One long-time freebie you’ll want to check out is the annual Muse Online Writing Conference. Hone that pitch for your fiction or non-fiction book because you can sign up to wow one of the scores of publishers who attend. And a few months ago, I enjoyed stopping in at Writeoncon, a conference dedicated to those who write for children and young adults. Their weeklong FREEconference was jam-packed with presenters, including top-selling authors, well-known editors, and friendly agents, who stuck around after their live talks to answer questions. How awesome is that?

Another HUGE bonus of Writeoncon was the giveaways. In fact, the giveaways never really stopped. They’re going on now, if you pop over there and register—which leads me to the next FREE writing opportunity: giveaways!

I Love the Smell of a Giveaway in the Morning

Tons of books, including wonderful writing books, are given away every day. Honestly, it’s hard to keep up with them all. But a good place to start keeping up is on Twitter. Look for hashtags like #free or #giveaway, but be sure to pair the hashtag with #books or #e-books. Follow authors, writing sites, and publishers; and don’t forget bloggers, especially the ones who write about (what else?) writing. Many bloggers have giveaway contests to boost followings; you can win some nifty prize packages. You might get lucky and win a free critique or pitch for the book you’re writing! Get in the giveaway groove with a few of the Tweeters I love to follow (and get ready to win some writing swag!):

Publishers: @randomhouse, @randomhousekids, @penguinusa

Writing Sites: @womenonwriting, @WritersDigest, @scbwi

All-Around the Writing World: @editorgurl, @cynleitichsmith, @inkyelbows,

Another easy way to win big with books is on a blog tour. Tune into WOW! for their regular tours, where you can snag memoirs to mysteries. Heck, host a book tour yourself. Bloggers almost always get a freebie.

And don’t forget free book sites! Scribd offers access to overflowing shelves of virtual books for you to read online or download to your e-reader. Wowio can even hook you up to comics and graphic novels. Sites like LibraryThing and Goodreads have book giveaways every month from the newest best sellers to regional favorites. And sites like BookMooch allow you to trade the books you have for the books you want.

The Joy of Belonging to a Professional Organization (For Free!)

If you write freelance articles, check the fine print when you submit to a professional organization’s magazine. You may find an organization that will pay your membership dues if your piece is accepted. That’s what happened to me when I tried the SCBWI Bulletin, the magazine of the Society of Children’s Book Writers and Illustrators. Not only did I get a nice check for the article, but I got my next year’s dues paid, too!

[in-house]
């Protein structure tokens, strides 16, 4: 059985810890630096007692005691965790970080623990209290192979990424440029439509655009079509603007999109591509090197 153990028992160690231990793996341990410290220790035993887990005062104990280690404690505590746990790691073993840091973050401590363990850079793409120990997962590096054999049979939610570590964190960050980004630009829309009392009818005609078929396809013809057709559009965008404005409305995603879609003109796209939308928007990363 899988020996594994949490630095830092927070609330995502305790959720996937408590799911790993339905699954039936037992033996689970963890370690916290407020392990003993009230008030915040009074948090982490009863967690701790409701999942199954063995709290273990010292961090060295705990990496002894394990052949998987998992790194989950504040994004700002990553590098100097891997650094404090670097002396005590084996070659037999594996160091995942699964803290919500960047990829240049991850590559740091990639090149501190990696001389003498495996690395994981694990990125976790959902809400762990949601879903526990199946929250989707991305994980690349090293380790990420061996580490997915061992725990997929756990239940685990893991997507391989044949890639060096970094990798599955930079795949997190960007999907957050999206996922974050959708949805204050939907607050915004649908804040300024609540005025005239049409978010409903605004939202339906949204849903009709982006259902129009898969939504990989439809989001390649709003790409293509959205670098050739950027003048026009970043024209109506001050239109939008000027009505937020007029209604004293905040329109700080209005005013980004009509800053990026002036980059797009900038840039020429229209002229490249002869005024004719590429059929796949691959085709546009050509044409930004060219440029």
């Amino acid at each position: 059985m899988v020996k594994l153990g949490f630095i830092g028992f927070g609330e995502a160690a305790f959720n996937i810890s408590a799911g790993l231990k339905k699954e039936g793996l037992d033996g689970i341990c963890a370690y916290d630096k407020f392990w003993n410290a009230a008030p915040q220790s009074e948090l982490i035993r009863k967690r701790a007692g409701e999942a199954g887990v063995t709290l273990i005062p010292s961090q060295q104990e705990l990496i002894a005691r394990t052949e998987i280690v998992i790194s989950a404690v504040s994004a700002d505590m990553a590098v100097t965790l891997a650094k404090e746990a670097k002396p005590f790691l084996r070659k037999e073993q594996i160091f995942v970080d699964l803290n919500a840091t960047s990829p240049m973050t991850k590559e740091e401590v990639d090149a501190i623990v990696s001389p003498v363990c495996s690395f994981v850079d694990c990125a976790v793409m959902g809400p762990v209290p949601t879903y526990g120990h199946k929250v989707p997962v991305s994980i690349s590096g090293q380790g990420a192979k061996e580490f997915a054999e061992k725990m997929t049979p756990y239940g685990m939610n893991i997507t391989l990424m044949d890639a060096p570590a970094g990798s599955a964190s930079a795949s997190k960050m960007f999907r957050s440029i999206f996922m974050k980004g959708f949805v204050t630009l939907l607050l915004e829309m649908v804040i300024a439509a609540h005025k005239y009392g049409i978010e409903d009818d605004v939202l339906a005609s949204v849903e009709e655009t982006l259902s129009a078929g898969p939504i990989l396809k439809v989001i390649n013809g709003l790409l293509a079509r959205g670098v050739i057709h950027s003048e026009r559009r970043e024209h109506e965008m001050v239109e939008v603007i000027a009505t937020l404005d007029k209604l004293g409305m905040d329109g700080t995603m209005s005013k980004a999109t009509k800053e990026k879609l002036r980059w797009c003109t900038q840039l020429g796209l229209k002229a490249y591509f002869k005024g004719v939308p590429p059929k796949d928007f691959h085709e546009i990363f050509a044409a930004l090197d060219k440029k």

Or perhaps you could offer writing services or administrative help in exchange for dues at a professional writing organization. It doesn’t cost a thing to ask.

There’s No Contest Like a No Entry Fee Contest

There is nothing like a contest to give a writer a little push in the motivated direction. A deadline and a prompt can give those creative-writing muscles a workout. Of course, we’re all about the FREE here—winning the prize money without actually paying an entry fee. So, here are a handful of favorite no-fee writing contests.

For the travel writer: Trazzler

For the short story writer in all genres: Reading Writers

For the serious sentence writer: The Bulwer-Lytton Fiction Contest

For the limerick writer: The Saturday Evening Post Limerick Laughs

For the student essay writer: Ayn Rand Essay Contests

For the YA novel writer: Annual Delacorte Press Contest

And you’ll want to sign up for FREE newsletters to get first news of more contests. Hope Clark’s Funds for Writers newsletter is a must. And P.S.—you might find a writing grant through the FFW newsletters. More FREE money!

You never know where a fun no-fee contest, an open online poetry class, a virtual kidlit conference, or a winning book might lead. Your 2011 writing may take shape in ways you couldn’t possibly imagine. And all for free! Wheeee!


Cathy C. Hall is a humor writer who’s won more free stuff than you can shake a stick at! You can find out how she’s cashed in on her writing swag at her website. Or follow her blog where she’s always going on and on about writing—and giving away stuff, so you can find your writing Fame and Fortune, too!

Enjoyed this article? Check out some of Cathy’s previous articles on WOW!:

Voice: Come Out, Come Out, Wherever You Are!

How to Find the Perfect Horror Fit for You

Making Time for Right and Left Brain Writing

The Cheap Writer's Guide to Conferences

(Almost) Everything I Really Needed to Know About (Humor) Writing, I Learned for Free

Getting Your Author Brand On, An Interview with Shelli-Johannes-Wells

Say Yes to Success: An Interview with Career Expert Maureen Anderson

How to Write a Picture Book: Interview with Eve Heidi Bine-Stock

Related Articles

20 Questions with Carolyn Yoder, Highlights Foundation

The Muse Online Writers' Conference with Lea Schizas

SCBWI Helps Writers Keep Up With Children's Publishing

Christina Katz on Balancing Writing and Family

Funds for Writers: The Truth About Grants